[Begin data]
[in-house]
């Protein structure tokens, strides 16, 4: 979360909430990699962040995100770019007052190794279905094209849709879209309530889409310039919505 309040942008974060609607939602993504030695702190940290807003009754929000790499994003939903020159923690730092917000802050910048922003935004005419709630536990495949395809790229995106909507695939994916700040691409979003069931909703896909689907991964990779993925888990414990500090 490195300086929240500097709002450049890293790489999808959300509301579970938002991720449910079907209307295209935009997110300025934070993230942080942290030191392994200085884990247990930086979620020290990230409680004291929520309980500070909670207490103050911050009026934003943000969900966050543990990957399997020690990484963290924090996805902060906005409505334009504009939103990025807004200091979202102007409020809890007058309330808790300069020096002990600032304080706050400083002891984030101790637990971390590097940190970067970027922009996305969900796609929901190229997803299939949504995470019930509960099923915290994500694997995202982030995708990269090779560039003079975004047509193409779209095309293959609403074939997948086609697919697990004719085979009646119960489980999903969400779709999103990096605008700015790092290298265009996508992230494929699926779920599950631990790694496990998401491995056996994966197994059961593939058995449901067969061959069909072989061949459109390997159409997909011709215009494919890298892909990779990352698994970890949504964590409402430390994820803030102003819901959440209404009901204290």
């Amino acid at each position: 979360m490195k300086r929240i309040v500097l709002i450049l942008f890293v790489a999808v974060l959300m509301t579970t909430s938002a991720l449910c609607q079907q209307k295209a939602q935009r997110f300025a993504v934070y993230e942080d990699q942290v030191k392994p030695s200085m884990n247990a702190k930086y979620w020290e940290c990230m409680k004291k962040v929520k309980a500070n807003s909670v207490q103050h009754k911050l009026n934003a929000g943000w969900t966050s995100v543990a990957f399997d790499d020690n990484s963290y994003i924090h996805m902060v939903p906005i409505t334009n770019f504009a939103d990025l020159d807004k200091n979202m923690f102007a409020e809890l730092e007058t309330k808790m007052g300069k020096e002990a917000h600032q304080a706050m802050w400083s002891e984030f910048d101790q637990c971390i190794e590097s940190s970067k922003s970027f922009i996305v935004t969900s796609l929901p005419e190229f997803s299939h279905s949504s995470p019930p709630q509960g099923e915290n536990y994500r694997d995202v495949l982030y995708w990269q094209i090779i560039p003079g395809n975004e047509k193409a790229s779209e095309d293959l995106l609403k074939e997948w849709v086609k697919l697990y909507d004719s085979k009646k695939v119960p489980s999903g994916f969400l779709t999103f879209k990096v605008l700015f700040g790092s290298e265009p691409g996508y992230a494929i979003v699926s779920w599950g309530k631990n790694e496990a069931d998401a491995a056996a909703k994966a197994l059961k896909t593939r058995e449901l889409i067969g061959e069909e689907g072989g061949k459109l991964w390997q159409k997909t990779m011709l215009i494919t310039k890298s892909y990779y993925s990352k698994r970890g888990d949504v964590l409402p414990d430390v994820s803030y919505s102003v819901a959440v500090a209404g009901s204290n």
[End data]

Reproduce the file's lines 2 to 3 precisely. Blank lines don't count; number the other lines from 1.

């Protein structure tokens, strides 16, 4: 979360909430990699962040995100770019007052190794279905094209849709879209309530889409310039919505 309040942008974060609607939602993504030695702190940290807003009754929000790499994003939903020159923690730092917000802050910048922003935004005419709630536990495949395809790229995106909507695939994916700040691409979003069931909703896909689907991964990779993925888990414990500090 490195300086929240500097709002450049890293790489999808959300509301579970938002991720449910079907209307295209935009997110300025934070993230942080942290030191392994200085884990247990930086979620020290990230409680004291929520309980500070909670207490103050911050009026934003943000969900966050543990990957399997020690990484963290924090996805902060906005409505334009504009939103990025807004200091979202102007409020809890007058309330808790300069020096002990600032304080706050400083002891984030101790637990971390590097940190970067970027922009996305969900796609929901190229997803299939949504995470019930509960099923915290994500694997995202982030995708990269090779560039003079975004047509193409779209095309293959609403074939997948086609697919697990004719085979009646119960489980999903969400779709999103990096605008700015790092290298265009996508992230494929699926779920599950631990790694496990998401491995056996994966197994059961593939058995449901067969061959069909072989061949459109390997159409997909011709215009494919890298892909990779990352698994970890949504964590409402430390994820803030102003819901959440209404009901204290």
């Amino acid at each position: 979360m490195k300086r929240i309040v500097l709002i450049l942008f890293v790489a999808v974060l959300m509301t579970t909430s938002a991720l449910c609607q079907q209307k295209a939602q935009r997110f300025a993504v934070y993230e942080d990699q942290v030191k392994p030695s200085m884990n247990a702190k930086y979620w020290e940290c990230m409680k004291k962040v929520k309980a500070n807003s909670v207490q103050h009754k911050l009026n934003a929000g943000w969900t966050s995100v543990a990957f399997d790499d020690n990484s963290y994003i924090h996805m902060v939903p906005i409505t334009n770019f504009a939103d990025l020159d807004k200091n979202m923690f102007a409020e809890l730092e007058t309330k808790m007052g300069k020096e002990a917000h600032q304080a706050m802050w400083s002891e984030f910048d101790q637990c971390i190794e590097s940190s970067k922003s970027f922009i996305v935004t969900s796609l929901p005419e190229f997803s299939h279905s949504s995470p019930p709630q509960g099923e915290n536990y994500r694997d995202v495949l982030y995708w990269q094209i090779i560039p003079g395809n975004e047509k193409a790229s779209e095309d293959l995106l609403k074939e997948w849709v086609k697919l697990y909507d004719s085979k009646k695939v119960p489980s999903g994916f969400l779709t999103f879209k990096v605008l700015f700040g790092s290298e265009p691409g996508y992230a494929i979003v699926s779920w599950g309530k631990n790694e496990a069931d998401a491995a056996a909703k994966a197994l059961k896909t593939r058995e449901l889409i067969g061959e069909e689907g072989g061949k459109l991964w390997q159409k997909t990779m011709l215009i494919t310039k890298s892909y990779y993925s990352k698994r970890g888990d949504v964590l409402p414990d430390v994820s803030y919505s102003v819901a959440v500090a209404g009901s204290n």